How to Recognize and Know the Stage of a Bedsore
There are four stages associated with bedsores, each one gradually worse than the stage preceding it. If you or someone you know has an increased risk of developing a bedsore because of prolonged confinement to a bed or chair, then you should be aware of the signs correlated with such an injury.
The earlier the signs and symptoms of a bedsore are recognized, the more likely a treatment plan can be put into place that can return the injured person’s health to normal.
Is it a Bedsore?
If you notice on yourself or a person close to you an area of skin that is red, discolored, or dark, you might be looking at a bedsore. A bedsore is generally hard and warm to the touch as compared to other surrounding areas of skin.
If you suspect that a bedsore might be present, you should consult a health care provider to conclusively establish the condition and put into place a treatment plan.
A stage 1 bedsore will appear as a red or discolored area of skin and might be a different temperature compared to surrounding areas of skin. The skin might be painful but there are not any breaks or tears present.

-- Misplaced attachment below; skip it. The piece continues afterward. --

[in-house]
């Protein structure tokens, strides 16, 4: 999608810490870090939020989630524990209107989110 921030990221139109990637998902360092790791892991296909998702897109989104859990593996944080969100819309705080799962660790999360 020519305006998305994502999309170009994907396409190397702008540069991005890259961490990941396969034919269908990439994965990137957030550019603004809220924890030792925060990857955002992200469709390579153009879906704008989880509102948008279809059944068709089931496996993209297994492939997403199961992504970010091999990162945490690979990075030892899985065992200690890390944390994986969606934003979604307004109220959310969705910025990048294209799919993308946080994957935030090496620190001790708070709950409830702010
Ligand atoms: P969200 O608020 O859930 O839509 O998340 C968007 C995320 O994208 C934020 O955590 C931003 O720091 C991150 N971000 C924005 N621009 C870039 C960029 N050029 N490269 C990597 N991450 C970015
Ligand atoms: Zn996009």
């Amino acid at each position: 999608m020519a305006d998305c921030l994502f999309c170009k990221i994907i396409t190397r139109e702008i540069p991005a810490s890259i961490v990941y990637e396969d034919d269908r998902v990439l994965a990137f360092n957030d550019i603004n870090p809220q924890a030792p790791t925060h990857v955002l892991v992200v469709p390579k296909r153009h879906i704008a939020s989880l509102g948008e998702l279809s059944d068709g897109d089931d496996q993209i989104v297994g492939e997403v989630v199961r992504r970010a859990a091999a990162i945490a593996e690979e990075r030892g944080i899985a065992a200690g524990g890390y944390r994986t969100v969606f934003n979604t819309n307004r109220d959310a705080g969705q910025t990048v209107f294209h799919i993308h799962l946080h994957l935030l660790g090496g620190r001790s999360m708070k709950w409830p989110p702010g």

When a bedsore is in its second stage, the top layer of skin, the epidermis, is broken and a shallow open sore is present. In some cases, the second layer of skin, the dermis, is also broken. The sore might look like a scrape, blister, or shallow crater in the skin.
In stage 3, the wound extends through both layers of skin and into the fatty subcutaneous tissue. Looking at the wound, there are not any bones, tendons, or muscles visible.
Stage 4 of a bedsore is when the wound extends into a person’s muscle and possibly as far down as the bone. Usually there is a lot of dead tissue and drainage present, and there is a high possibility of infection.
When the Stage of a Bedsore Cannot be Determined
In some circumstances, the stage of a bedsore cannot be construed. This might occur if the base of a bedsore is covered and the doctor cannot see the base of the sore in order to determine the stage it is in.
Common Locations of Bedsores
For people who use wheelchairs, bedsores are most commonly found on the tailbone or buttocks, shoulder blades or spine, and backs of arms and legs. For those who are bed-confined, bedsores are found most frequently on the back or sides of the head, rims of the ears, shoulders or shoulder blades, hip or lower back, heels or ankles, and tailbone.